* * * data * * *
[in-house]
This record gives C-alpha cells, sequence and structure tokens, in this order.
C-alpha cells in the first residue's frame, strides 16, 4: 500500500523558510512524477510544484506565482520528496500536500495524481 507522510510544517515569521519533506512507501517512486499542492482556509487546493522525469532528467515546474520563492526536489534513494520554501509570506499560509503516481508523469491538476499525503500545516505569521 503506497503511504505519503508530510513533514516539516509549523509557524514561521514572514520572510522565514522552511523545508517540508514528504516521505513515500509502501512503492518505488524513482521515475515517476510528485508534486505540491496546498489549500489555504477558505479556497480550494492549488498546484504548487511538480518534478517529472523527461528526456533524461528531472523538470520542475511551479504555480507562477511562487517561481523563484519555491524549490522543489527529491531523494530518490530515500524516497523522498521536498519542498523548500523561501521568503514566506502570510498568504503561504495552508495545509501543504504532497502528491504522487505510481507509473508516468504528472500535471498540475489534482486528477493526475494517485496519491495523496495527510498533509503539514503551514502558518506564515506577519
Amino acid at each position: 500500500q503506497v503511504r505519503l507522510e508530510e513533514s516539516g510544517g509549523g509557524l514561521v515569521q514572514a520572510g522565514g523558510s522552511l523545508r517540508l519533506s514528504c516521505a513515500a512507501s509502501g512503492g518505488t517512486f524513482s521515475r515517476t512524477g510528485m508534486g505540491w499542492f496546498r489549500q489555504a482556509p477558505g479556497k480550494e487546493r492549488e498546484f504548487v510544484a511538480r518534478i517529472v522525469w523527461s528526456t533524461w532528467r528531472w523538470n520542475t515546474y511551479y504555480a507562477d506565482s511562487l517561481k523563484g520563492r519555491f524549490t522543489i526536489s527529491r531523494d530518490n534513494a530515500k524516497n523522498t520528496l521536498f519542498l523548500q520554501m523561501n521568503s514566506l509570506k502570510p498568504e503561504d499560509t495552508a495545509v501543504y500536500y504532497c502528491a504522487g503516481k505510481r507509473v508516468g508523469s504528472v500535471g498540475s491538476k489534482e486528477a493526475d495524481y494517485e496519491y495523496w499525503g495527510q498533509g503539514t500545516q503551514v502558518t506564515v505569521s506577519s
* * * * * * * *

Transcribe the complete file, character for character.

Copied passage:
[in-house]
This record gives C-alpha cells, sequence and structure tokens, in this order.
C-alpha cells in the first residue's frame, strides 16, 4: 500500500523558510512524477510544484506565482520528496500536500495524481 507522510510544517515569521519533506512507501517512486499542492482556509487546493522525469532528467515546474520563492526536489534513494520554501509570506499560509503516481508523469491538476499525503500545516505569521 503506497503511504505519503508530510513533514516539516509549523509557524514561521514572514520572510522565514522552511523545508517540508514528504516521505513515500509502501512503492518505488524513482521515475515517476510528485508534486505540491496546498489549500489555504477558505479556497480550494492549488498546484504548487511538480518534478517529472523527461528526456533524461528531472523538470520542475511551479504555480507562477511562487517561481523563484519555491524549490522543489527529491531523494530518490530515500524516497523522498521536498519542498523548500523561501521568503514566506502570510498568504503561504495552508495545509501543504504532497502528491504522487505510481507509473508516468504528472500535471498540475489534482486528477493526475494517485496519491495523496495527510498533509503539514503551514502558518506564515506577519
Amino acid at each position: 500500500q503506497v503511504r505519503l507522510e508530510e513533514s516539516g510544517g509549523g509557524l514561521v515569521q514572514a520572510g522565514g523558510s522552511l523545508r517540508l519533506s514528504c516521505a513515500a512507501s509502501g512503492g518505488t517512486f524513482s521515475r515517476t512524477g510528485m508534486g505540491w499542492f496546498r489549500q489555504a482556509p477558505g479556497k480550494e487546493r492549488e498546484f504548487v510544484a511538480r518534478i517529472v522525469w523527461s528526456t533524461w532528467r528531472w523538470n520542475t515546474y511551479y504555480a507562477d506565482s511562487l517561481k523563484g520563492r519555491f524549490t522543489i526536489s527529491r531523494d530518490n534513494a530515500k524516497n523522498t520528496l521536498f519542498l523548500q520554501m523561501n521568503s514566506l509570506k502570510p498568504e503561504d499560509t495552508a495545509v501543504y500536500y504532497c502528491a504522487g503516481k505510481r507509473v508516468g508523469s504528472v500535471g498540475s491538476k489534482e486528477a493526475d495524481y494517485e496519491y495523496w499525503g495527510q498533509g503539514t500545516q503551514v502558518t506564515v505569521s506577519s